(Date:2/12/2016)... ... 12, 2016 , ... The law firm of Morrow, Morrow, Ryan & Bassett ... of these scholarships is to encourage applicants to pursue a degree in their field ... two parishes. , “We have available jobs in St. Landry and Evangeline Parishes ...
(Date:2/12/2016)... , ... February 12, 2016 , ... ... devoted exclusively to funding innovative lymphoma research and serving the lymphoma community through ... over 250 members of South Florida’s philanthropic community at its 10th anniversary Fashion ...
Breaking Medicine News(10 mins):
(Date:2/12/2016)... SAN DIEGO and SEOUL, ... -- Silicon Biosys­tems Menarini and Macrogen, Inc. today ... clinical assays and innovative procedures for precision medicine ... to combine Silicon Biosystems, DEPArray™ digital-sorting technology with ... development of tests certified under the Clinical Laboratory ...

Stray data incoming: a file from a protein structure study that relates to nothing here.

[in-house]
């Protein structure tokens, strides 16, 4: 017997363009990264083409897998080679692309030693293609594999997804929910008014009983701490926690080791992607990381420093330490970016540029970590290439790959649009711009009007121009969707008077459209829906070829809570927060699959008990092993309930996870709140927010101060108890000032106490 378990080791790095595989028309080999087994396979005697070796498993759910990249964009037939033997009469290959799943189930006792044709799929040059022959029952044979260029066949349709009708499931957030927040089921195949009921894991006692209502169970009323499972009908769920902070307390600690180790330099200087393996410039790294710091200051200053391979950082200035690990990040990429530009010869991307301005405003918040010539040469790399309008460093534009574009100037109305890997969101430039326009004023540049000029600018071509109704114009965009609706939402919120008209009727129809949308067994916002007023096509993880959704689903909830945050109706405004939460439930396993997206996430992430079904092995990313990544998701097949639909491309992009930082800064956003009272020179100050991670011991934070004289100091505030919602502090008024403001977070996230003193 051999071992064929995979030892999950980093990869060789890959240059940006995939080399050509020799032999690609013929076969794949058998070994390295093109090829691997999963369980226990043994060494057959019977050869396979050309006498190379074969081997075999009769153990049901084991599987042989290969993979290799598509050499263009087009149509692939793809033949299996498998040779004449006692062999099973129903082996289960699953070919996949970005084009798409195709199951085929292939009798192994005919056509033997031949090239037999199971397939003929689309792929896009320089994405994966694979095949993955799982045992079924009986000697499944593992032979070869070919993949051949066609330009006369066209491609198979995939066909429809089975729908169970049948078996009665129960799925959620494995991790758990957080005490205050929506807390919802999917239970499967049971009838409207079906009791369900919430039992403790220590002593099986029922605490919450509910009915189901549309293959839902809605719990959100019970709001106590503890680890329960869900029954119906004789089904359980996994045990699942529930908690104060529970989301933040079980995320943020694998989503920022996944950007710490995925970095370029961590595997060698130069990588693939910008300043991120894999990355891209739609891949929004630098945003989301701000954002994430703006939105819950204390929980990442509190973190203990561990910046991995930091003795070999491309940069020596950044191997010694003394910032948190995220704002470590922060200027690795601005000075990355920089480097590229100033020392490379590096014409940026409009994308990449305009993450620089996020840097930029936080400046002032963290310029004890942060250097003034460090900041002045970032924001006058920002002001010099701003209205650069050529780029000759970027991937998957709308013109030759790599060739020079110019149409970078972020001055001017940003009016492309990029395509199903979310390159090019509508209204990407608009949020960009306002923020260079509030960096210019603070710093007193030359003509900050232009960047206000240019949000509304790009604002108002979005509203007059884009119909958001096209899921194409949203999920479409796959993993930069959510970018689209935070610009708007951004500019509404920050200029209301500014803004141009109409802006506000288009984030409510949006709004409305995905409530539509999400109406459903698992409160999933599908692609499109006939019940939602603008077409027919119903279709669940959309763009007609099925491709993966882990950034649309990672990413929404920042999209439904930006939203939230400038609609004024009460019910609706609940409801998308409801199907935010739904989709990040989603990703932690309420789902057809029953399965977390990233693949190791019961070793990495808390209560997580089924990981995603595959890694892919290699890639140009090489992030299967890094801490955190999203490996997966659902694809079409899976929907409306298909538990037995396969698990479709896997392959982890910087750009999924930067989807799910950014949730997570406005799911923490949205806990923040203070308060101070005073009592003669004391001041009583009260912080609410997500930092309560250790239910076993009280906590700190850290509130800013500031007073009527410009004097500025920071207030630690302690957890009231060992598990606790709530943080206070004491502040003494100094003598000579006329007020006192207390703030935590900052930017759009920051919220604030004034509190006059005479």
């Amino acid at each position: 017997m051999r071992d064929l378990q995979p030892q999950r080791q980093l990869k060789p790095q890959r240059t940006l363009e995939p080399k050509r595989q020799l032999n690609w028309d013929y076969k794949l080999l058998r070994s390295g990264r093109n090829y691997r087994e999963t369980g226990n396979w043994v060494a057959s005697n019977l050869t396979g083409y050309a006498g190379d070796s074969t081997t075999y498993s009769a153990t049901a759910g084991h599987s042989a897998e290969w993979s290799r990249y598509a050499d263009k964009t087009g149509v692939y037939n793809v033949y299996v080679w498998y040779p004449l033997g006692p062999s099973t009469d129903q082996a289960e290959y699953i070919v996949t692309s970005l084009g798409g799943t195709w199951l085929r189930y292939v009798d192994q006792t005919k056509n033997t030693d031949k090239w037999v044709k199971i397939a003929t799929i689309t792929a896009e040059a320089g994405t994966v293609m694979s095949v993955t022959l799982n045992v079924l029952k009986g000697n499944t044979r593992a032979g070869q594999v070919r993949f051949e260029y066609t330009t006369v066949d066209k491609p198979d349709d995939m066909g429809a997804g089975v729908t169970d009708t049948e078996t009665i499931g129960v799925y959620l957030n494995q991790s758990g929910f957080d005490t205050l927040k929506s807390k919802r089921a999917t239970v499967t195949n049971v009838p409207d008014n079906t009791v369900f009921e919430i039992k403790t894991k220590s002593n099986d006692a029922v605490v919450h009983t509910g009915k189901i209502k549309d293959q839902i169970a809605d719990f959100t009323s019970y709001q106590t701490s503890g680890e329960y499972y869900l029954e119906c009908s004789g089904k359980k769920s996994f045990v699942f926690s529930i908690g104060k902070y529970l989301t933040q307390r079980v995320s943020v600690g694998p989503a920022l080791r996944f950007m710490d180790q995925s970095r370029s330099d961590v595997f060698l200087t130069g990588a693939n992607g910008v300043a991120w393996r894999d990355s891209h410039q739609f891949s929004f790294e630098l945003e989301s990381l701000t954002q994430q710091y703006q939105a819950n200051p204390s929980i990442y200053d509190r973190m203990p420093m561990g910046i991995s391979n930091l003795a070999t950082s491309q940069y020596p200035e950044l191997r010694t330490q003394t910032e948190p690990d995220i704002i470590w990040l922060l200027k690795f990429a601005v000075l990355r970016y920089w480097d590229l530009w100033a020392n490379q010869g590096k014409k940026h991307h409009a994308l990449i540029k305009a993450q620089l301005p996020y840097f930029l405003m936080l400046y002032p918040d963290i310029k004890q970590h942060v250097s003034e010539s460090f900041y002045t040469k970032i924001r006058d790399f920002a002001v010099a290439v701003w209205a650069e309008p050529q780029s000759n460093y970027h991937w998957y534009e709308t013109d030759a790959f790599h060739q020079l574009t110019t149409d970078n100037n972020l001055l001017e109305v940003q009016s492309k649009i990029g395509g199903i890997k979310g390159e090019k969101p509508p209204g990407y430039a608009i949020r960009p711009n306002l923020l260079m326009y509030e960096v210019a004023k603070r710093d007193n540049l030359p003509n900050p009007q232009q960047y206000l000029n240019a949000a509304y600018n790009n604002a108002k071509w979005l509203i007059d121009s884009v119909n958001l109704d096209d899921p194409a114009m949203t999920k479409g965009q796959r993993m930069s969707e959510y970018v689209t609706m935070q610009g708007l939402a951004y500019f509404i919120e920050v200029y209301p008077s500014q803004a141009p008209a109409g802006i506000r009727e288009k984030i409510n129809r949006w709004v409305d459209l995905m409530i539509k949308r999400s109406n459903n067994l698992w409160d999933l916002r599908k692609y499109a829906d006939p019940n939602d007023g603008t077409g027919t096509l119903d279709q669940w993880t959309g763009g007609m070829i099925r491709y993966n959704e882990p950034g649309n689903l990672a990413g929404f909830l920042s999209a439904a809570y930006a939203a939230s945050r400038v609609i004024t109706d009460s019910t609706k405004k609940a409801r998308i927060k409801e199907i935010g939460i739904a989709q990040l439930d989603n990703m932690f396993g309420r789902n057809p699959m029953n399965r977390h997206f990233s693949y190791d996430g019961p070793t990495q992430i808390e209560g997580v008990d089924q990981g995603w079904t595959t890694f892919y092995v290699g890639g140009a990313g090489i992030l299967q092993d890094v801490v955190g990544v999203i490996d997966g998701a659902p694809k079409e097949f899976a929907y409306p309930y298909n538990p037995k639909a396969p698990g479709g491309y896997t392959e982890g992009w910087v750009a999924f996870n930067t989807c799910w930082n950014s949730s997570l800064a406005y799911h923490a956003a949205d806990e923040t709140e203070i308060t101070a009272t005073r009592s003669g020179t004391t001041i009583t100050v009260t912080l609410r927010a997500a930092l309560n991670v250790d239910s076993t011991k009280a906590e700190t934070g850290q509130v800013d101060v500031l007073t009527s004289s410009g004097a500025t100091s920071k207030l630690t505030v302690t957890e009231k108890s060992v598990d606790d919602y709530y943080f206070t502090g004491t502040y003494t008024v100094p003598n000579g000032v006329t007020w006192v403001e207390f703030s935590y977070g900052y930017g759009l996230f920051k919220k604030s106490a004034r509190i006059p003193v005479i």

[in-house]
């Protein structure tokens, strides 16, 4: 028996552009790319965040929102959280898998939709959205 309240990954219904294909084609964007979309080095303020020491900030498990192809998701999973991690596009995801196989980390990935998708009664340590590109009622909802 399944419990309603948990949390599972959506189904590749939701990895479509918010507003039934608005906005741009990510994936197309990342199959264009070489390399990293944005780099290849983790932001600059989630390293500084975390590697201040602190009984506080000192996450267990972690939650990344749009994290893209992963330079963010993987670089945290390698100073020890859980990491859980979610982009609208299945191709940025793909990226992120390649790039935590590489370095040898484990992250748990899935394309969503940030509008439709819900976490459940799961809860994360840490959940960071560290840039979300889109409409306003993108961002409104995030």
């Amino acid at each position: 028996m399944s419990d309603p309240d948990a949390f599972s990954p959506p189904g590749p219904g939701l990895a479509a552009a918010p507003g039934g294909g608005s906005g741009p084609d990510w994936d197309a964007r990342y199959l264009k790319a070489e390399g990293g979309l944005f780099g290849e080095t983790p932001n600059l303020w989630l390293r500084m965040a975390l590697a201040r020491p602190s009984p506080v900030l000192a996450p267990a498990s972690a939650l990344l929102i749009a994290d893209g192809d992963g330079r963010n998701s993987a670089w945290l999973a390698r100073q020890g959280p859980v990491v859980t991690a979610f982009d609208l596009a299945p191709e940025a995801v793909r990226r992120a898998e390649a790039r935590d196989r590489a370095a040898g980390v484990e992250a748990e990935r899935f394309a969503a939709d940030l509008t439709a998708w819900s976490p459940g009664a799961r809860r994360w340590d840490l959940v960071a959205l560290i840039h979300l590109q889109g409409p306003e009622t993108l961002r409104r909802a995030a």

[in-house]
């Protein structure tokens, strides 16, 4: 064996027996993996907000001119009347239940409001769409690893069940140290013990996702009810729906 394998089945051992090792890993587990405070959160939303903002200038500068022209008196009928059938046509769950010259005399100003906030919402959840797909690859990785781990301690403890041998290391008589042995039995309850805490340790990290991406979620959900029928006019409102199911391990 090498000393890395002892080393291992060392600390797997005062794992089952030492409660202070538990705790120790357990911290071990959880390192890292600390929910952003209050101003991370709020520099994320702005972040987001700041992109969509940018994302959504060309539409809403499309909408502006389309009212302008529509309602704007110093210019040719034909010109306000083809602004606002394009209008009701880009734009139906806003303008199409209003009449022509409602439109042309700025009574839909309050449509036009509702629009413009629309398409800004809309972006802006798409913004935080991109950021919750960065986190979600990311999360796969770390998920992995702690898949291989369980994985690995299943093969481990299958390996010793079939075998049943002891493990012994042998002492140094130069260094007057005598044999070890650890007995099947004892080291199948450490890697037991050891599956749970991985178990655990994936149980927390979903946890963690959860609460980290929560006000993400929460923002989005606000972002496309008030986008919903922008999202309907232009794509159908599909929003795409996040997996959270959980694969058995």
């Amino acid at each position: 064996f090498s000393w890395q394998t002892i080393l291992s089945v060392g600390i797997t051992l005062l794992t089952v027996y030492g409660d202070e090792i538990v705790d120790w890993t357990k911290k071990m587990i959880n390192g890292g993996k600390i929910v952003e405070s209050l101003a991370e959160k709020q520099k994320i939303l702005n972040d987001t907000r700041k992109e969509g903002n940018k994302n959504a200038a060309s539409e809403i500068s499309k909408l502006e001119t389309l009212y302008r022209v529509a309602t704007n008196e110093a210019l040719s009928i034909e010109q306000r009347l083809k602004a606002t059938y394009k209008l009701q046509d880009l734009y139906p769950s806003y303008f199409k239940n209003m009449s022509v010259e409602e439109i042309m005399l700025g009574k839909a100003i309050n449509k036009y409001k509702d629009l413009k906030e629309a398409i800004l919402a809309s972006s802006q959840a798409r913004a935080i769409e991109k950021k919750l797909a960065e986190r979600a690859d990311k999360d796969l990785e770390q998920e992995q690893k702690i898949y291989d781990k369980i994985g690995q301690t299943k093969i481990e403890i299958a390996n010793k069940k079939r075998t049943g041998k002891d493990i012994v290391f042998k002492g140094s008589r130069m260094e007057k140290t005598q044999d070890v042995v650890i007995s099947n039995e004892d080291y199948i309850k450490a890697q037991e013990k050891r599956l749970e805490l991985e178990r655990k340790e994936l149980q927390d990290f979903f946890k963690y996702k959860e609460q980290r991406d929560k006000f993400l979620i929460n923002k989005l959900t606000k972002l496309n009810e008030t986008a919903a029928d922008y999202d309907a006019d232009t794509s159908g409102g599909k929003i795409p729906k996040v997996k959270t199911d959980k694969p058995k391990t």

(Date:2/12/2016)... , Feb. 12, 2016  Apellis ... completed a $47.1 million Series D preferred ... Asset Management, Hillhouse Capital Group and venBio ... Venture Investments, AJU IB Investment, and Epidarex ... used to further advance clinical trials in ...
(Date:2/11/2016)... 2016 Stem cells are primitive cells found ... and the capacity to differentiate into mature cell types ... the first mouse embryonic stem cells were derived from ... that the first culturing of embryonic stem cells from ... produced until 2006 As a result of these discoveries, ...
Breaking Medicine Technology: